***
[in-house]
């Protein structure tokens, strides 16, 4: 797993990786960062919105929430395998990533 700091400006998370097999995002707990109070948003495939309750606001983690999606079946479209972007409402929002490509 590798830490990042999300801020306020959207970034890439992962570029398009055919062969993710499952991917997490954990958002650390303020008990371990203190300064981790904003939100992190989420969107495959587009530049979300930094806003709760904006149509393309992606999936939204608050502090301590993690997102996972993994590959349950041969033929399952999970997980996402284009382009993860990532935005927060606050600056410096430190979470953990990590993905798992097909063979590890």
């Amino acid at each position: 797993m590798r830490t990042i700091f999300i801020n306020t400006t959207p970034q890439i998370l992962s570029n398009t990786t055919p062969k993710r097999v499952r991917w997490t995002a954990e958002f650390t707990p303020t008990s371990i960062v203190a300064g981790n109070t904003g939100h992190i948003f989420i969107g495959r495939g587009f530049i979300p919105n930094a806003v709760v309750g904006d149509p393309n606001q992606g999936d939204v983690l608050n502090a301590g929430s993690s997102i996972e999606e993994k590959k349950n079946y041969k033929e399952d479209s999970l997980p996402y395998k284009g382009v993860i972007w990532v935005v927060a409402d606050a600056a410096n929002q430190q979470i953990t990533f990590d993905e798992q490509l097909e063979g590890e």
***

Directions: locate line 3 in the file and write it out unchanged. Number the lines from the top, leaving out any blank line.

């Amino acid at each position: 797993m590798r830490t990042i700091f999300i801020n306020t400006t959207p970034q890439i998370l992962s570029n398009t990786t055919p062969k993710r097999v499952r991917w997490t995002a954990e958002f650390t707990p303020t008990s371990i960062v203190a300064g981790n109070t904003g939100h992190i948003f989420i969107g495959r495939g587009f530049i979300p919105n930094a806003v709760v309750g904006d149509p393309n606001q992606g999936d939204v983690l608050n502090a301590g929430s993690s997102i996972e999606e993994k590959k349950n079946y041969k033929e399952d479209s999970l997980p996402y395998k284009g382009v993860i972007w990532v935005v927060a409402d606050a600056a410096n929002q430190q979470i953990t990533f990590d993905e798992q490509l097909e063979g590890e």